Tag Archives: Nas

Vinastradamus

Anyway, back to prognosticating. I’ll go out on a limb and say: Anand will win the match (possibly in tiebreaks), he will use both 1.e4 and 1.d4 as white, and will largely use a Nimzo move order of 1…Nf6 and 2…e6 as Black against 1.d4.

– Vinay Bhat, before the Anand-Gelfand World Championship Match in 2012

Not a bad prediction, if I may say so myself. The Nimzo move order didn’t quite come true for much of the match, as he only played it twice as opposed to the Semi-Slav four times in the regular portion. However, Anand did win in tiebreaks, so that’s not so bad.

In that post, I also wrote “Either way, I think this [the Gelfand one] is the last World Championship that Anand can win, so if he has to pass the baton, I’d rather it go to one of those two (Carlsen or Aronian) than to anybody else.”

Some time has passed since then and Anand definitely has been making some improvements in late 2012 and through much of 2013, but I don’t think it’ll be enough to offset Magnus’s simply better form now. So my brain says +2 for Magnus (6.5 – 4.5, over in 11 games), and I have some worries that it’ll be a bit like the Kasparov – Kramnik match from 2000 in that Kasparov made no headway really and was never in the driver’s seat. In fact, Kasparov was somewhat lucky that the score only ended as +2 for Kramnik and didn’t even seem to be fighting in some of the games.

That said, I’ve always been an Anand fan and I’m hoping for a great match. I think there’s a pretty short list of people who – at the height of their powers – could play with Magnus when Magnus is in best form (or whatever 2870 buys you these days). Anand is one of them, and if he can get himself back into physical and mental shape, then who knows.

Some of my colleagues have been asking me more about chess recently  some even showing up to the USCL games at the Mechanics Institute which is just a few blocks from our office. One analogy that I tried to make was that this is a bit like LeBron and Kobe going at it one-on-one now, with Magnus as the younger, stronger, and better player, but Kobe as the aging and wounded “Lion in Winter” who can still put together a brilliant performance but can also turn in a real clunker from the field as well.

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Let Me Take a Trip Down Memory Lane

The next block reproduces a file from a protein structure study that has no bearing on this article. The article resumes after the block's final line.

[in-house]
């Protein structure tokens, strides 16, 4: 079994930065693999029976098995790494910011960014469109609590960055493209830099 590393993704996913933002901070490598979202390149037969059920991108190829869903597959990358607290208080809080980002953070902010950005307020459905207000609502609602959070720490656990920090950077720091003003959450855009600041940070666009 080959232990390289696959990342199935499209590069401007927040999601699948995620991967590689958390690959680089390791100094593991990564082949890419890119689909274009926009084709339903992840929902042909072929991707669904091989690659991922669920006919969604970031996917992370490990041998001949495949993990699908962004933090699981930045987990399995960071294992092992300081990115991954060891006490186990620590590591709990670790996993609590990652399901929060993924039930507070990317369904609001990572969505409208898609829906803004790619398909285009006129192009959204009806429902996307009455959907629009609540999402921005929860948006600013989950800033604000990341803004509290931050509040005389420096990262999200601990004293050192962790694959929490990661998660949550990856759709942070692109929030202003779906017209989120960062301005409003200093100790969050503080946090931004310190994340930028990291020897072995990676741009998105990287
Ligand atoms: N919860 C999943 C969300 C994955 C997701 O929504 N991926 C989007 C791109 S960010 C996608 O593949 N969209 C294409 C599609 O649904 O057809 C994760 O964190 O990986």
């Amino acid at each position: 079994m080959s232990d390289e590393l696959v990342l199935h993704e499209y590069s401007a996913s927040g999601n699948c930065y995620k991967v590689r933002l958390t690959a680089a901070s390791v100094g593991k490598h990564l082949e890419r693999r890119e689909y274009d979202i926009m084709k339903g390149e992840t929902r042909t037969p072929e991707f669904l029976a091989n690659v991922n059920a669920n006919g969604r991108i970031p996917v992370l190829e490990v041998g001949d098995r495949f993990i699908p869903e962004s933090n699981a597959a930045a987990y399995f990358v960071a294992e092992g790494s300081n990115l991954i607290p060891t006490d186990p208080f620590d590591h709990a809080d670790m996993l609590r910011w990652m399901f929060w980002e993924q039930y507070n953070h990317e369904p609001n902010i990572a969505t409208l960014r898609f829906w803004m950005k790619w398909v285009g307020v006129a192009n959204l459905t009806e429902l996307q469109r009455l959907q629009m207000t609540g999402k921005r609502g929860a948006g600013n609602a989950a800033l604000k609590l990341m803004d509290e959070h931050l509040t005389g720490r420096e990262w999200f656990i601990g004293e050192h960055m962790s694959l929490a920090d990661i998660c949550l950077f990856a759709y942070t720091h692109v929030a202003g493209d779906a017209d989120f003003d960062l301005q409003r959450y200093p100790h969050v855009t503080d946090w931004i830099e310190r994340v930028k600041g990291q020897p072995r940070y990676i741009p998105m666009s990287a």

I haven’t been playing recently, but I have kept up with some of the major events. Unlike the Pearl Spring or Tal Memorial super-tournaments, though, I didn’t get a set of predictions in for the London Chess Classic. There are still two rounds to go, but GM Luke McShane is surprisingly in a tie for first – maybe leaving the vampire-squid on the face of humanity is good for one’s chess?

Anyways, back to my own chess travels, I’ve been trying to enter some of my old games from a pile of scorebooks I have lying around. I’ve got scorebooks dating back to 1993, I think, and while I think I have pretty much all my games from about 1996 onwards, there are lots of missing games in my database from those early days. Along the way, I’ve found some real “gems.” So in this blog, let me wax nostalgic about the old days, back before computers had taken over …

I can’t remember anymore, but this may have been my first win against a master, back in 1994 at the People’s Tournament in Berkeley, CA. In the first round, I was white against Frank Say (2306). I was about 9.5 years old and rated about 1800.

The game started off in typical fashion for me back then – with a sketchy gambit.

(FEN: rnbqkbnr/ppp2ppp/4p3/3p4/3PP3/4B3/PPP2PPP/RN1QKBNR b KQkq - 0 3)

I’m not sure what the exact name of this opening (1.e4 e6 2.d4 d5 3.Be3) is, but I used to call it the French-Mar-Diemer Gambit. Growing up on a steady diet of Morphy and Anderssen games, gambits were my thing and I rarely hesitated to throw a pawn or two away. Almost all of Richard Shorman’s students play this way (at first, at least), and I was no exception.

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